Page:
Santa Barbara-Shango: Doorstep of Religions


This article by Elio Delgado Valdés (Havana Times) focuses on how, in Cuba, the December 4th celebration of Saint Barbara in the Catholic Church, coincides with Shango in Santería and other syncretic religious systems. For full article and photo gallery, see the Havana Times.

Religious activity in Cuba makes every Saint’s day an event that gets the devout out to go to sanctuaries that hold the image of the patron saint. December 4th marks the religious celebration of Saint Barbara, in the Catholic Church, Shango in religious syncretism.

The National Sanctuary of Saint Barbara can be found in the Arroyo Naranjo municipality. The building has an eclectic style and was built in just a year with the local community’s help and funded by the Archbishop of Havana, Manuel Arteaga Betancourt and first lady Martha Fernandez (Fulgencio Batista’s wife), and it was inaugurated on the day that commemorates her, in 1953.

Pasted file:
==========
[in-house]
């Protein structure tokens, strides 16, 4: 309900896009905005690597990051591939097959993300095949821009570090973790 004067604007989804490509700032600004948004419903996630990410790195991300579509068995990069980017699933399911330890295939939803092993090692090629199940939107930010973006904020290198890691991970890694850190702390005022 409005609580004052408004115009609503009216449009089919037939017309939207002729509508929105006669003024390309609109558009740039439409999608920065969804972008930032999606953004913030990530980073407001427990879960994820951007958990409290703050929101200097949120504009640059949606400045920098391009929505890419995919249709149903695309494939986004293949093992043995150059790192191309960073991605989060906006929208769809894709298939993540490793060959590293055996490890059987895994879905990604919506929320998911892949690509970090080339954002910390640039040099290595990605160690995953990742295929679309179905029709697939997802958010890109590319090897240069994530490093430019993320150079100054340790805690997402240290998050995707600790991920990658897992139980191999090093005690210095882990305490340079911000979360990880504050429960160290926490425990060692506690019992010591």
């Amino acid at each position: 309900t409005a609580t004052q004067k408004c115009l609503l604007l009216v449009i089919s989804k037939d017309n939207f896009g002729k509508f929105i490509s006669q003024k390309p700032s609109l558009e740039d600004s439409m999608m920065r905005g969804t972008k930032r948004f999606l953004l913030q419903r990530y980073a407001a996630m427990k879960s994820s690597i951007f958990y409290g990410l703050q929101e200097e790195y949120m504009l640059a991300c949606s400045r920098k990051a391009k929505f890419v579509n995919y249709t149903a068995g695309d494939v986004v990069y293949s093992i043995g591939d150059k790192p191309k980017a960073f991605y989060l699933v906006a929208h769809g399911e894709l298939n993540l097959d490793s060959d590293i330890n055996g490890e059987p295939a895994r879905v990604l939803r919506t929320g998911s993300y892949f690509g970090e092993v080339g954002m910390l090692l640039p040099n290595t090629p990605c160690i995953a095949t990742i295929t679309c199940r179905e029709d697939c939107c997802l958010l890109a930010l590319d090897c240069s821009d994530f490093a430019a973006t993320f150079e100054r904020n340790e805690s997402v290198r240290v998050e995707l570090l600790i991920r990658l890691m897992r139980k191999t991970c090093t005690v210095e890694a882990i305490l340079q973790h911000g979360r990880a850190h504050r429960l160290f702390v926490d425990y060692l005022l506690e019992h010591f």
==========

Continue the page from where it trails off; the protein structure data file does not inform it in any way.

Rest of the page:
The religious syncretism of Saint Barbara and Shango is linked to the lithurgy, as written sources indicate that Shango hid in Oya’s house to hide from his enemies. In order to protect him, Oya cut her plaited hair and put it on Shango, dressing him in her clothes and accessories, so that when he walked out, his enemies confused Shango with Oya and let him pass.

Santa Barbara’s story is full of suffering, her violent death and courage make her stand out as a virgin and great Christian martyr.

The red and white necklace was the centerpiece of Cubans’ dress on the street, and Shango’s children worshipped their father and went to the sanctuary, carrying flowers and candles. There was a great turnout at the mass in spite of it being a little out of the way. Everyone united in one faith, one thought: peace and wellbeing for everyone.


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